WASHINGTON – U.S. Senator Ben Cardin (D-Md.) issued the following statement in commemoration of Hispanic Heritage Month which ran from September 15 through October 15. His statement was included in the Congressional Record.
“I rise today in recognition of Hispanic Heritage Month to celebrate our Hispanic and Latino communities and their immeasurable contributions to our Nation. Hispanic and Latinos have been with our country since its very founding and have helped make America exceptional. Hispanic and Latino Americans play vital roles in our communities. They are our teachers, our heathcare heroes, our entrepreneurs, our essential workers, our public servants and elected officials, all vital to the fabric of our Nation.
“Hispanic Heritage Month started as a commemorative week that Congress established in 1968 and expanded to a full month in 1988 to recognize the critical role the Latino community has played in the civil rights movement. Celebrations start September 15, a significant date, as it is the independence date for Costa Rica, El Salvador, Guatemala, and Nicaragua, while Mexico celebrates its independence on September 16, and Chile celebrates its independence on September 18.
“This month, we celebrate the nearly 61 million Latino Americans across the country and the more than 600,000 Hispanic or Latino residents in Maryland. Maryland is proudly one of the most diverse States in the Nation. We are home to people with origins in Central and South America, with sizeable populations of Salvadorans, Guatemalans, Puerto Ricans, and Mexicans.
“America is a nation of immigrants; people from far and wide have settled in the United States, the land of opportunity. Since the Immigration Act of 1965, millions of individuals from Central and South America have immigrated to the United States for numerous reasons, including economic instability or violence in their native country.
“We take this month to highlight the importance of the Hispanic and Latino communities, including the election in 1822 of Joseph Marion Hernandez, the first Hispanic in Congress, as Florida’s Delegate. Today, according to the Congressional Research Service, there are 54 Hispanic or Latino Members—a record number—serving: 47 in the House, including two Delegates and the Resident Commissioner, and seven in the Senate.
“Though the Hispanic and Latino communities have been essential to America’s identity, from the scientific innovation to art, culture, music, food, and so much more, we must still recognize the disparities that these communities face. For the second year, we are celebrating Hispanic Heritage Month during the COVID–19 pandemic. The pandemic has affected people of color at disproportionate rates in terms of economic distress and case severity. The Hispanic or Latino unemployment rate soared to 18.9 percent in February of 2020. Hispanic or Latina women took even larger losses compared to their male counterparts. The unemployment disparity is due to the overrepresentation of Hispanic or Latino workers in the food preparation or serving industry, as well as building and grounds cleaning and maintenance. These sectors suffered some of the harshest economic effects of the pandemic. Even though the unemployment rate has decreased to 6.4 percent in Hispanic and Latino communities—6.2 percent in Maryland—they still have not experienced the same economic recoveries as their White counterparts.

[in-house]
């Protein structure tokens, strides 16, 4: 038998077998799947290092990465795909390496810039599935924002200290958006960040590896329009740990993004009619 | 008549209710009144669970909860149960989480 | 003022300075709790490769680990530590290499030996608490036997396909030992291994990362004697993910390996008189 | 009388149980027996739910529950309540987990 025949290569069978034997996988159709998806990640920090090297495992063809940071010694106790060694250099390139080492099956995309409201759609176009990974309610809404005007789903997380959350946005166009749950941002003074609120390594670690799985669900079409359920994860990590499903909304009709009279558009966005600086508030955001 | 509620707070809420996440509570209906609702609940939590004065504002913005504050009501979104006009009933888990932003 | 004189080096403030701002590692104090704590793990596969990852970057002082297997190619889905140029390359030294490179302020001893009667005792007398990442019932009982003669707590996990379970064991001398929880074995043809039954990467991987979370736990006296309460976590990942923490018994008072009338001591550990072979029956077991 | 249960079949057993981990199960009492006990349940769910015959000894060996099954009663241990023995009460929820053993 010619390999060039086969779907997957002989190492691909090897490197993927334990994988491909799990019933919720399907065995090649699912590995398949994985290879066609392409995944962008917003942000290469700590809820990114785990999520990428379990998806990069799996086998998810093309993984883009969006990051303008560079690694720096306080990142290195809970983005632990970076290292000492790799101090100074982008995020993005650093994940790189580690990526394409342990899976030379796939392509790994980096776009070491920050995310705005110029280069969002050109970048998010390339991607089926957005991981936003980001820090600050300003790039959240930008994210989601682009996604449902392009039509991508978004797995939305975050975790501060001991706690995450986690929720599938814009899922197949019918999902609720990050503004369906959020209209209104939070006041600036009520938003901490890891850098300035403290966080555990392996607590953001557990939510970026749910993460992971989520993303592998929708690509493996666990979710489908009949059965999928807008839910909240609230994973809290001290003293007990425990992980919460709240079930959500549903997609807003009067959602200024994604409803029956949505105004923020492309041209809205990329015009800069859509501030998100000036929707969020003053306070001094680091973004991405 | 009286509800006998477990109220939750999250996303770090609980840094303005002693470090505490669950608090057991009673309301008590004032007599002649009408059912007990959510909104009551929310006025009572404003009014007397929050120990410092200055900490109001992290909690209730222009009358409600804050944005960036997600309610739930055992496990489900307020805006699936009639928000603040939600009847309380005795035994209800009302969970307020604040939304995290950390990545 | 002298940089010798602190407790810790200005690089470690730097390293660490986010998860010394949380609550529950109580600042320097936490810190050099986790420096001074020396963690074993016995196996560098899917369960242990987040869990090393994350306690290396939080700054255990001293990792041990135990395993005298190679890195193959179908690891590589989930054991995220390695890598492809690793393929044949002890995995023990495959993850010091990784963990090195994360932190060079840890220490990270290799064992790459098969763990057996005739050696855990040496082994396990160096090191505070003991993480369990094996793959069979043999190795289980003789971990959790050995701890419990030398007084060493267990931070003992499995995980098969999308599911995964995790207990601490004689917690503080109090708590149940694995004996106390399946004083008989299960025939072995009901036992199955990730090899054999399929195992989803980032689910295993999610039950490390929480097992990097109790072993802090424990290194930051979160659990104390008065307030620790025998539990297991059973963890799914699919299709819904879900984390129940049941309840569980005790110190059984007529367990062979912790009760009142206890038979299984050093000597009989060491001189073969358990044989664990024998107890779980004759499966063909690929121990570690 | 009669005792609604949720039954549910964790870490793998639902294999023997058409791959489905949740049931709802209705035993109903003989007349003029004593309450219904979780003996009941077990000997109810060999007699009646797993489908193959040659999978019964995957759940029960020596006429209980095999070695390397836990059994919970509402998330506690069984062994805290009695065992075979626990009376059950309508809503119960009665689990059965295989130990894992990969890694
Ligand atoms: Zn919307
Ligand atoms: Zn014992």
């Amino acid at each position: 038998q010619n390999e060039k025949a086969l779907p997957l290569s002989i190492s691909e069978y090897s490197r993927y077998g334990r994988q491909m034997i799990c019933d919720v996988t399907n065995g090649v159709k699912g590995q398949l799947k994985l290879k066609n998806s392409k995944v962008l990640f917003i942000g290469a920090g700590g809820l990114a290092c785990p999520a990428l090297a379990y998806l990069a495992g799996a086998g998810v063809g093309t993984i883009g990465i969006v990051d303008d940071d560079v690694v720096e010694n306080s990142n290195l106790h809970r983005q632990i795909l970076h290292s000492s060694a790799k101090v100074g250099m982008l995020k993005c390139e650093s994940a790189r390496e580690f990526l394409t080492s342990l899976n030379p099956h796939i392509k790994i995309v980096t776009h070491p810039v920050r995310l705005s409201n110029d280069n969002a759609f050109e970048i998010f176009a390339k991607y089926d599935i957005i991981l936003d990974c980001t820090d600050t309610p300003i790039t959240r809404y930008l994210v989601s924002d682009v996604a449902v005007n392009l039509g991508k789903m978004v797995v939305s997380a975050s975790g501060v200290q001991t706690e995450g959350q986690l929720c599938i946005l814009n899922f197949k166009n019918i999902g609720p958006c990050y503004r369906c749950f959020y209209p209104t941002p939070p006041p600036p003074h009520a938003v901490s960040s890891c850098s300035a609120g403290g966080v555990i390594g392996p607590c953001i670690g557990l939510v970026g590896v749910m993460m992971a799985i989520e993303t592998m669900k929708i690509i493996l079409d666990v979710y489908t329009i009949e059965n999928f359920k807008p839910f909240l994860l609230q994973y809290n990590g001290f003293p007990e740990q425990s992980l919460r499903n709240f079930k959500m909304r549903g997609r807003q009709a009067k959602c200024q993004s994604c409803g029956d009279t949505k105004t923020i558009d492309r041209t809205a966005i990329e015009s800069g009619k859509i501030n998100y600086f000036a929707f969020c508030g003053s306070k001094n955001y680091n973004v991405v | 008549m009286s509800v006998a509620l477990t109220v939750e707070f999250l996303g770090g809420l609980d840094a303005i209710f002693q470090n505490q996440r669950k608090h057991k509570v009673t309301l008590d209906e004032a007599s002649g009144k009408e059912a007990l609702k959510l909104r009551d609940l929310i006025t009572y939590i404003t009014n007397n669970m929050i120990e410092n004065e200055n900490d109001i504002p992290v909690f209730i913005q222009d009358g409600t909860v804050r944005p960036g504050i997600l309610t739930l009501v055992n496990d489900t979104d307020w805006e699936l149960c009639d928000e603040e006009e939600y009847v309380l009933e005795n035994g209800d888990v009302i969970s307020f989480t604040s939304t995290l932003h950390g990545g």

“For the immigrants who do not have a green card, their likelihood to have lost a job is even higher. Many say that at least one family member in their household has lost a job or wages. Families are suffering; they are worried about putting food on the table or even losing their homes. The financial toll of the last year and a half has exacerbated the prepandemic inequalities that the Hispanic or Latino communities were already facing.
“Hispanic or Latino people are also more likely face the harshest health effects of the COVID–19 pandemic. According to the Centers for Disease Control and Prevention, Hispanic or Latino people are twice as likely to catch COVID, 2.8 times more likely to be hospitalized, and 2.3 times more likely to die compared to their White counterparts. In my own home State, Hispanic or Latino people are 14.3 percent of the case rates when they only make up 10.6 percent of our population. With the widening gaps of healthcare coverage, Hispanic or Latino families face large hospital bills for their bouts of COVID. Twenty percent of nonelderly Hispanic or Latino people are uninsured. Although the Affordable Care Act and President Biden’s expansion of the Affordable Care Act have helped many receive healthcare coverage, people of color remain less likely to have healthcare coverage.
“It is our duty in Congress to ensure that our Hispanic and Latino communities have the resources and access to healthcare they need so we can close the gap between them and their White counterparts. This comes with educating these communities on how to sign up and receive healthcare. It also comes with comprehensive immigration reform to provide an easier pathway to citizenship so people can come out of the shadows.
“Regardless of the repercussions of the pandemic, Hispanic and Latino Americans remain optimistic, filled with love and pride for their families, communities, and the United States of America. I want to take this opportunity to thank Hispanic and Latino Americans for their contributions that have made the United States the country it is today. I want to thank the hard-working Hispanic and Latino essential workers who have put their lives at risk to keep our country running during the pandemic. I want to thank the Hispanic and Latino communities who love our Nation and strive to change it for the better. Thank you for being an important part of the American story.”